Extending approximately 420 acres along the lava flats of the Kona Coast, Pu'uhonua o Hōnaunau National Historical Park is rich in sites reflecting over four hundred years of Hawaiian history. One of the most prominent features of the park is the pu'uhonua, or place of refuge, enclosed by the 965-foot long Great Wall. The pu'uhonua served as a sanctuary in ancient times for defeated warriors, noncombatants, and those who violated the kapu (sacred laws), and is still considered a sacred place to those who enter the grounds.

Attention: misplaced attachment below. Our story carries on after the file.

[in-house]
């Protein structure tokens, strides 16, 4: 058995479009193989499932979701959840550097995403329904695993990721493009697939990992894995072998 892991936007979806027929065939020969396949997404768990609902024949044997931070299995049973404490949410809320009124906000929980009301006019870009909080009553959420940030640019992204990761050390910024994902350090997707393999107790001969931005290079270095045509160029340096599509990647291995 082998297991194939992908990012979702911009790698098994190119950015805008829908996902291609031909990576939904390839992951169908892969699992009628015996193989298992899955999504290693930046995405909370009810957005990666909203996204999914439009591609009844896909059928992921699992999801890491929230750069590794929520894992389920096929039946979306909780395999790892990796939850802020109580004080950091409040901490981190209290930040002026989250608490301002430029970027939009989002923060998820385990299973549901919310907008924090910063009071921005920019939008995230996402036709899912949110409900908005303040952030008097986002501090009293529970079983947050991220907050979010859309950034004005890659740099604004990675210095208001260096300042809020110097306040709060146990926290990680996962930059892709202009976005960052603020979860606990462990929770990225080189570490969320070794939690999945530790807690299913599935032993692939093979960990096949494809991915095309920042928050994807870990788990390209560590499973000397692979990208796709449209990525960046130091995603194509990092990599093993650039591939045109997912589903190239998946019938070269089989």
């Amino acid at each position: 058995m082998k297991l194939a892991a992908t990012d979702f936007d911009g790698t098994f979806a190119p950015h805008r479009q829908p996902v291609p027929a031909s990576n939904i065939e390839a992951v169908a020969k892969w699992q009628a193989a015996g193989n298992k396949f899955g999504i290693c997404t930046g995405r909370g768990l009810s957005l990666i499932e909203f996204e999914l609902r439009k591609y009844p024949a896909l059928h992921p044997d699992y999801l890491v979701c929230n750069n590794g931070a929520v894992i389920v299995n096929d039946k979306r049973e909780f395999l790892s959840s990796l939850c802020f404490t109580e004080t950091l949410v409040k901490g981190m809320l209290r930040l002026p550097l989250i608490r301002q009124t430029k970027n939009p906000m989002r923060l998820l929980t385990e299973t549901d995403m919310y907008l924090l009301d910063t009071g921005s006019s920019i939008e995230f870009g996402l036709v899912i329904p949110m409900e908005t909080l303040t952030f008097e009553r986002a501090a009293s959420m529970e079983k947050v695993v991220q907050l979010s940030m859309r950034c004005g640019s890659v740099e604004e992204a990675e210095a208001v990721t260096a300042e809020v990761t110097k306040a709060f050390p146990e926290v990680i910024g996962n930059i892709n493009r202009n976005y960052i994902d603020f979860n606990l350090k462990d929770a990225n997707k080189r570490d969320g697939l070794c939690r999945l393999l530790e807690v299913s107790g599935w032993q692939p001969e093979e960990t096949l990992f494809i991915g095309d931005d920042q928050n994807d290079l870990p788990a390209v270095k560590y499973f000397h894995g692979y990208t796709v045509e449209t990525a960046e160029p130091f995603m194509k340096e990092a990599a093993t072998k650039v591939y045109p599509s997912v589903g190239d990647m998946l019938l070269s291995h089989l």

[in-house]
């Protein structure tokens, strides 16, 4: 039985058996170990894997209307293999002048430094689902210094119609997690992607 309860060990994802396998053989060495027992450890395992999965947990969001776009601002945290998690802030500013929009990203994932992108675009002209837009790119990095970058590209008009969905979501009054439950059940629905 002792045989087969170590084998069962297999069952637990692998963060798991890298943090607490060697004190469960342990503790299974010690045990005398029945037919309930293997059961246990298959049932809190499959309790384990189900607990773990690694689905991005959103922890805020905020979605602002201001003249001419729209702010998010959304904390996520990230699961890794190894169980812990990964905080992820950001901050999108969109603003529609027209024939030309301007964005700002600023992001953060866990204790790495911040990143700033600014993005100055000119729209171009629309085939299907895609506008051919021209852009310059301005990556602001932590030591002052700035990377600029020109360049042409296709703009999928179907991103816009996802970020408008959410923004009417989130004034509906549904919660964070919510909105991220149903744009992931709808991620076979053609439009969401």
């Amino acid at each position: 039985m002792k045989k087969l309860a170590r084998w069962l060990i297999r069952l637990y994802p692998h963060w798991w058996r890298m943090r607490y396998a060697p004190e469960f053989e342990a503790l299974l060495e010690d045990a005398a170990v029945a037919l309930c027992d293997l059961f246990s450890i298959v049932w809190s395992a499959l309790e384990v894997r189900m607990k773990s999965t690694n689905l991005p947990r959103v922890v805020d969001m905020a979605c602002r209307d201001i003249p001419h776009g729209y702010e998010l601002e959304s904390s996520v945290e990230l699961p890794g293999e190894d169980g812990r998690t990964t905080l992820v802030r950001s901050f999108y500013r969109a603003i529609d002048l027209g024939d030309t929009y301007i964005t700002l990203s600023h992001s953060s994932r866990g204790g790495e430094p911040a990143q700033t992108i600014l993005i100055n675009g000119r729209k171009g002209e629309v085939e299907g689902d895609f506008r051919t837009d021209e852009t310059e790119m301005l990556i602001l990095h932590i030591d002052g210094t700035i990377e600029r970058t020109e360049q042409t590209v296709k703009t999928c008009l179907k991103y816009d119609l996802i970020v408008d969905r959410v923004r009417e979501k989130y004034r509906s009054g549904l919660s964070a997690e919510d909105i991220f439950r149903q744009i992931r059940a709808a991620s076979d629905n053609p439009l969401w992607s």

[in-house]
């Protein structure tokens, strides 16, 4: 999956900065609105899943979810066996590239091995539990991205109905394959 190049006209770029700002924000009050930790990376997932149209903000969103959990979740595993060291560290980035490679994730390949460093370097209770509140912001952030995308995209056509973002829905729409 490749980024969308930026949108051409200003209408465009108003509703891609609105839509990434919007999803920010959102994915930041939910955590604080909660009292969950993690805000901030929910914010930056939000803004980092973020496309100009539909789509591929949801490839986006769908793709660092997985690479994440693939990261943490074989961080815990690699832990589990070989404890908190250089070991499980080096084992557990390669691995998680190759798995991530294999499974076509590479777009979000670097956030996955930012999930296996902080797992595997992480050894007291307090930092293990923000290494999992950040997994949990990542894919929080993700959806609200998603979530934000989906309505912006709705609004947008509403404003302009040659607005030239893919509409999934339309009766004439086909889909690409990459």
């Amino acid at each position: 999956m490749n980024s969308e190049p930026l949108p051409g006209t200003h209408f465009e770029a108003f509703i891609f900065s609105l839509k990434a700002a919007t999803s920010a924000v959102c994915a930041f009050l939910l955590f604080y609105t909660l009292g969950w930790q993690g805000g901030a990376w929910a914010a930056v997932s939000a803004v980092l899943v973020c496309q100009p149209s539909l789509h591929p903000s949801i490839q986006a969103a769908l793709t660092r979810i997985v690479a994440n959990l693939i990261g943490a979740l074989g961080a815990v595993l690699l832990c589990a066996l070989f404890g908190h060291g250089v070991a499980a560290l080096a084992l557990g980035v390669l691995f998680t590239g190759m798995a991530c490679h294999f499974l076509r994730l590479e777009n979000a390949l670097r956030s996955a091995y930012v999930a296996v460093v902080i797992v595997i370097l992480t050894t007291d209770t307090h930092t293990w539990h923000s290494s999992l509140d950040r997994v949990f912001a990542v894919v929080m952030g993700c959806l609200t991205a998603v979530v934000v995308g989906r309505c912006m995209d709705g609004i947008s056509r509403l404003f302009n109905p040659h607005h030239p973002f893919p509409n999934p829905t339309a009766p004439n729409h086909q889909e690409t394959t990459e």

In 2010, CyArk conducted the field research for the digital preservation of three culturally significant Hawaiian sites, known as wahi pana ("places of significant meaning" in Hawaiian). These three sites were Hulihe'e Palace (the summer residence of the Hawaiian royal family), Ahu'ena Heiau (Kamehameha the Great's personal temple), and portions of the Pu'uhonua o Honaunau National Park ("Place of Refuge" which served as a sanctuary to those fleeing capture or punishment). With this digital reconstruction, CyArk hopes to forward its mission by providing the public with a glimpse of often overlooked Hawaiian heritage sites and highlighting the need for cultural resource preservation throughout the state.